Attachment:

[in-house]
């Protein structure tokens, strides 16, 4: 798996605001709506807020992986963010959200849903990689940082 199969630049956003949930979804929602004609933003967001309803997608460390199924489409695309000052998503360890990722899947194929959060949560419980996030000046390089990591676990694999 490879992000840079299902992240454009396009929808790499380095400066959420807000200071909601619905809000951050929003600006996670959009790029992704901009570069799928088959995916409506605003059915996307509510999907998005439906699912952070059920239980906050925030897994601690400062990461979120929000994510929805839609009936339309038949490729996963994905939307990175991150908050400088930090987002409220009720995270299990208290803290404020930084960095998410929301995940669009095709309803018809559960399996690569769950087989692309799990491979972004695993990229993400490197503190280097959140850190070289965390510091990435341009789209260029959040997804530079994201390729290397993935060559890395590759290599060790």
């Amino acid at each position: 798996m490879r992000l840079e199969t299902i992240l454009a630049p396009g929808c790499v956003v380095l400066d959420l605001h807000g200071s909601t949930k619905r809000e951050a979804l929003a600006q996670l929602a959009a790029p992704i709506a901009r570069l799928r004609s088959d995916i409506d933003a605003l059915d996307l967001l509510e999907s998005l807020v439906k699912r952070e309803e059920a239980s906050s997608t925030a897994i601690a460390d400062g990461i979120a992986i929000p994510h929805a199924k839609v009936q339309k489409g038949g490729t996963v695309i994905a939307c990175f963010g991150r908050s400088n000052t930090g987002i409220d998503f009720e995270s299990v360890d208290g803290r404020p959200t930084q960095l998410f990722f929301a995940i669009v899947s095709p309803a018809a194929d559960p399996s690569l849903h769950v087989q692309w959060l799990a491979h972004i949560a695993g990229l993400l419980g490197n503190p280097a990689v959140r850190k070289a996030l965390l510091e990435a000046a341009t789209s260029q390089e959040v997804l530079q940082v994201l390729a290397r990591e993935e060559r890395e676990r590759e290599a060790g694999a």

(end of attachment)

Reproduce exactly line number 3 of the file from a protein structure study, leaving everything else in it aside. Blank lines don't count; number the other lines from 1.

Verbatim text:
């Amino acid at each position: 798996m490879r992000l840079e199969t299902i992240l454009a630049p396009g929808c790499v956003v380095l400066d959420l605001h807000g200071s909601t949930k619905r809000e951050a979804l929003a600006q996670l929602a959009a790029p992704i709506a901009r570069l799928r004609s088959d995916i409506d933003a605003l059915d996307l967001l509510e999907s998005l807020v439906k699912r952070e309803e059920a239980s906050s997608t925030a897994i601690a460390d400062g990461i979120a992986i929000p994510h929805a199924k839609v009936q339309k489409g038949g490729t996963v695309i994905a939307c990175f963010g991150r908050s400088n000052t930090g987002i409220d998503f009720e995270s299990v360890d208290g803290r404020p959200t930084q960095l998410f990722f929301a995940i669009v899947s095709p309803a018809a194929d559960p399996s690569l849903h769950v087989q692309w959060l799990a491979h972004i949560a695993g990229l993400l419980g490197n503190p280097a990689v959140r850190k070289a996030l965390l510091e990435a000046a341009t789209s260029q390089e959040v997804l530079q940082v994201l390729a290397r990591e993935e060559r890395e676990r590759e290599a060790g694999a």